What is Pelvic Organ Prolapse?
Pelvic organ prolapse is the bulging of pelvic organs into the vaginal canal due to a weak pelvic floor, causing symptoms like discomfort, pain, urinary problems, and constipation. The pelvic floor is a group of muscles that support the pelvic organs, which are made up of the bladder, rectum, small bowel, uterus, and vagina. Vaginal childbirth, menopause, pelvic surgery, radiation treatments, or being extremely overweight may cause the pelvic floor to weaken. Pelvic organ prolapse is a very common disorder among women, particularly for those who are over 50.
The choice of treatment for pelvic organ prolapse depends on the severity of the condition. Mild to moderate prolapse may be managed by doing pelvic floor strengthening exercises, taking hormone replacement therapy, or using pessaries. Pessaries are small devices inserted into the vagina to help support the pelvic organs. Pessary fitting is a quick procedure done in a doctor's office. For severe prolapse, surgical treatment may be necessary. Pelvic organ prolapse surgery repairs the following:
- Cystocele or bladder prolapse, where the bladder sags into the vagina. The surgeon repairs a cystocele by strengthening the front wall of the vagina using stitches so that the bladder will no longer sag.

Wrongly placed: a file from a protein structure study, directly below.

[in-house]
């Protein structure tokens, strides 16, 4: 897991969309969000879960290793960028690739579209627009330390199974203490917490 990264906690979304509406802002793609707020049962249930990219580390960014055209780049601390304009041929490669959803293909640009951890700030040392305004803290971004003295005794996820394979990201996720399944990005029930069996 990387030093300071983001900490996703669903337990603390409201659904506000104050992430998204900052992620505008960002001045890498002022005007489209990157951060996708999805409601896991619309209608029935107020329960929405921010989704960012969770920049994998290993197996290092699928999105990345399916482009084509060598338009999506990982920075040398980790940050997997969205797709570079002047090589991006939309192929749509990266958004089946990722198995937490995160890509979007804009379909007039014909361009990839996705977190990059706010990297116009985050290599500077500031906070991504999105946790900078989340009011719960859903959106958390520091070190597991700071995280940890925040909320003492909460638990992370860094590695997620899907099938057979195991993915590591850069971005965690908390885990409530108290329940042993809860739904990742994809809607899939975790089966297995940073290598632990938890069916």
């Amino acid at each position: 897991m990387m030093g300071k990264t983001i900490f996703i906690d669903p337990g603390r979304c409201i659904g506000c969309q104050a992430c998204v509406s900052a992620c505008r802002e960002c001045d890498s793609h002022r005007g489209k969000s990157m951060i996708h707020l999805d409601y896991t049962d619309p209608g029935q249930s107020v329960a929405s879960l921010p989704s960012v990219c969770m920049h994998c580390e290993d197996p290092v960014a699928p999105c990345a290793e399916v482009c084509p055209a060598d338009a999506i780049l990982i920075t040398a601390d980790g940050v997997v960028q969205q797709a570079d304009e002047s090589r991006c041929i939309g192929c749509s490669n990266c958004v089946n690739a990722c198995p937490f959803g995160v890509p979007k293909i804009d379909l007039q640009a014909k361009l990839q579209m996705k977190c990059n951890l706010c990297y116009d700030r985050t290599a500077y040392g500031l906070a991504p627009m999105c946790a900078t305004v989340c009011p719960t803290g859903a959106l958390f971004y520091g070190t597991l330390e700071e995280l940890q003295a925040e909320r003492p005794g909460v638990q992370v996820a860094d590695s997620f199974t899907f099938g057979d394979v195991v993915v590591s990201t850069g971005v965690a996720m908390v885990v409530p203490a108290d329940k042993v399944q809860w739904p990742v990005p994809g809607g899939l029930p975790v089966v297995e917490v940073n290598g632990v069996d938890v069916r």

- Enterocele or small bowel prolapse, which occurs when the small bowel descends towards the vagina. To correct an enterocele, the tissues between the small bowel and the vagina are sewn together, allowing them to provide more support.
- Rectocele or posterior prolapse, which is the bulging of the front wall of the rectum into the back wall of the vagina. Surgery to repair a rectocele removes the excess stretched tissue between the rectum and vagina.
- Uterine prolapse, which occurs when the uterus slips down to the vagina. To treat a uterine prolapse, the surgeon may secure the neck of the uterus (called cervix) to a ligament in the pelvis using stitches. Another option for this type of prolapse is a vaginal hysterectomy, which is the removal of the uterus.
For women who no longer wish to have intercourse, an operation called colpocleisis may be a surgical option as well. By closing the vaginal canal, colpocleisis treats pelvic organ prolapse and eliminates any risk of its recurrence.
In most instances, pelvic organ prolapse surgery only requires a hospital stay of one day. You may experience vaginal bleeding for the first few weeks following surgery. If this happens, you should use sanitary pads rather than tampons, as a higher risk of infection is associated with the use of tampons. To further help with your recovery, you should begin doing gentle pelvic floor strengthening exercises a few days after surgery. Doing these exercises at least three times a day as a routine tightens your pelvic floor muscles and prevents the recurrence of prolapse.